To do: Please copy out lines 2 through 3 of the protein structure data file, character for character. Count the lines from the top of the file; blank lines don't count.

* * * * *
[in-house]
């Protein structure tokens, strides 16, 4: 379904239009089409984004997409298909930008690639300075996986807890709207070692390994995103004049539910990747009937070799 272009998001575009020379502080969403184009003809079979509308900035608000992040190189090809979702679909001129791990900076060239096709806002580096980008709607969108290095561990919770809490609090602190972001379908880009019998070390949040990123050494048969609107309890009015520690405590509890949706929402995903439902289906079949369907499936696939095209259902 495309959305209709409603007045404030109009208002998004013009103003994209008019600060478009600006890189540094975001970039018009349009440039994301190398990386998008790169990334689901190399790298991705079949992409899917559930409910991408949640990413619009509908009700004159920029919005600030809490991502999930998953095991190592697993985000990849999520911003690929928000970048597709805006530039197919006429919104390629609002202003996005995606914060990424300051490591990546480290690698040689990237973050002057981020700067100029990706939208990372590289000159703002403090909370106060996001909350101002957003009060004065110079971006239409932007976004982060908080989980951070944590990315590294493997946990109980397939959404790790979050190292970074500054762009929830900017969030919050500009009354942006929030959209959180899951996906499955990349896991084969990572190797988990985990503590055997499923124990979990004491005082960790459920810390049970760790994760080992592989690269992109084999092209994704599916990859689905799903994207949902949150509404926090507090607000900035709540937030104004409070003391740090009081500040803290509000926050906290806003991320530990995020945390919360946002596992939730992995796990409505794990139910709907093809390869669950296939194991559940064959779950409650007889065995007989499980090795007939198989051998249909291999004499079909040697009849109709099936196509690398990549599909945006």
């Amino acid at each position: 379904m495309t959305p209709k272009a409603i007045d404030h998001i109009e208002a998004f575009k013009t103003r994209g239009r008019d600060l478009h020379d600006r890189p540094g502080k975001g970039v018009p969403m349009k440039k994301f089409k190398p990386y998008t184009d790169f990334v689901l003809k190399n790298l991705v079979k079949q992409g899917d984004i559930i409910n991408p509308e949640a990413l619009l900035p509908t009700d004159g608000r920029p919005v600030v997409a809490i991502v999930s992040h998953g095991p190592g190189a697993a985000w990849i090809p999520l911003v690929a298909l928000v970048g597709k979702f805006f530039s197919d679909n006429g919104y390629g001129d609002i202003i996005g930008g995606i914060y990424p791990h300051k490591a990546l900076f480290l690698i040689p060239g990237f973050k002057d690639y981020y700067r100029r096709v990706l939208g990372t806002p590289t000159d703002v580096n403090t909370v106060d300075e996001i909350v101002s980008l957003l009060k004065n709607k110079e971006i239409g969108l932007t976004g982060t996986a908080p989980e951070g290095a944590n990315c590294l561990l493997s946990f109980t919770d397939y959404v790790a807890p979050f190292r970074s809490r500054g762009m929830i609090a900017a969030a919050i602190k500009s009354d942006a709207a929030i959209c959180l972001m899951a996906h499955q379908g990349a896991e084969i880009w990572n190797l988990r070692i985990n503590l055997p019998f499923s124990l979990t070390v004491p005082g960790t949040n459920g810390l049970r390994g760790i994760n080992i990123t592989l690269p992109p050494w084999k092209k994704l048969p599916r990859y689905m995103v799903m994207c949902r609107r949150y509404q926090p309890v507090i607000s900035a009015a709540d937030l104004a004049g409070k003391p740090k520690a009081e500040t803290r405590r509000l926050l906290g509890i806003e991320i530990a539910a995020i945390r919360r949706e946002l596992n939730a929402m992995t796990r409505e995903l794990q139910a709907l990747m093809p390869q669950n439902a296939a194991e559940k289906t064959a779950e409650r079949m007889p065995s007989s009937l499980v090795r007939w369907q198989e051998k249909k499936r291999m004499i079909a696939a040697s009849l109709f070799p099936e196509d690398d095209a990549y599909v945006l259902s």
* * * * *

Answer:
């Protein structure tokens, strides 16, 4: 379904239009089409984004997409298909930008690639300075996986807890709207070692390994995103004049539910990747009937070799 272009998001575009020379502080969403184009003809079979509308900035608000992040190189090809979702679909001129791990900076060239096709806002580096980008709607969108290095561990919770809490609090602190972001379908880009019998070390949040990123050494048969609107309890009015520690405590509890949706929402995903439902289906079949369907499936696939095209259902 495309959305209709409603007045404030109009208002998004013009103003994209008019600060478009600006890189540094975001970039018009349009440039994301190398990386998008790169990334689901190399790298991705079949992409899917559930409910991408949640990413619009509908009700004159920029919005600030809490991502999930998953095991190592697993985000990849999520911003690929928000970048597709805006530039197919006429919104390629609002202003996005995606914060990424300051490591990546480290690698040689990237973050002057981020700067100029990706939208990372590289000159703002403090909370106060996001909350101002957003009060004065110079971006239409932007976004982060908080989980951070944590990315590294493997946990109980397939959404790790979050190292970074500054762009929830900017969030919050500009009354942006929030959209959180899951996906499955990349896991084969990572190797988990985990503590055997499923124990979990004491005082960790459920810390049970760790994760080992592989690269992109084999092209994704599916990859689905799903994207949902949150509404926090507090607000900035709540937030104004409070003391740090009081500040803290509000926050906290806003991320530990995020945390919360946002596992939730992995796990409505794990139910709907093809390869669950296939194991559940064959779950409650007889065995007989499980090795007939198989051998249909291999004499079909040697009849109709099936196509690398990549599909945006």
């Amino acid at each position: 379904m495309t959305p209709k272009a409603i007045d404030h998001i109009e208002a998004f575009k013009t103003r994209g239009r008019d600060l478009h020379d600006r890189p540094g502080k975001g970039v018009p969403m349009k440039k994301f089409k190398p990386y998008t184009d790169f990334v689901l003809k190399n790298l991705v079979k079949q992409g899917d984004i559930i409910n991408p509308e949640a990413l619009l900035p509908t009700d004159g608000r920029p919005v600030v997409a809490i991502v999930s992040h998953g095991p190592g190189a697993a985000w990849i090809p999520l911003v690929a298909l928000v970048g597709k979702f805006f530039s197919d679909n006429g919104y390629g001129d609002i202003i996005g930008g995606i914060y990424p791990h300051k490591a990546l900076f480290l690698i040689p060239g990237f973050k002057d690639y981020y700067r100029r096709v990706l939208g990372t806002p590289t000159d703002v580096n403090t909370v106060d300075e996001i909350v101002s980008l957003l009060k004065n709607k110079e971006i239409g969108l932007t976004g982060t996986a908080p989980e951070g290095a944590n990315c590294l561990l493997s946990f109980t919770d397939y959404v790790a807890p979050f190292r970074s809490r500054g762009m929830i609090a900017a969030a919050i602190k500009s009354d942006a709207a929030i959209c959180l972001m899951a996906h499955q379908g990349a896991e084969i880009w990572n190797l988990r070692i985990n503590l055997p019998f499923s124990l979990t070390v004491p005082g960790t949040n459920g810390l049970r390994g760790i994760n080992i990123t592989l690269p992109p050494w084999k092209k994704l048969p599916r990859y689905m995103v799903m994207c949902r609107r949150y509404q926090p309890v507090i607000s900035a009015a709540d937030l104004a004049g409070k003391p740090k520690a009081e500040t803290r405590r509000l926050l906290g509890i806003e991320i530990a539910a995020i945390r919360r949706e946002l596992n939730a929402m992995t796990r409505e995903l794990q139910a709907l990747m093809p390869q669950n439902a296939a194991e559940k289906t064959a779950e409650r079949m007889p065995s007989s009937l499980v090795r007939w369907q198989e051998k249909k499936r291999m004499i079909a696939a040697s009849l109709f070799p099936e196509d690398d095209a990549y599909v945006l259902s």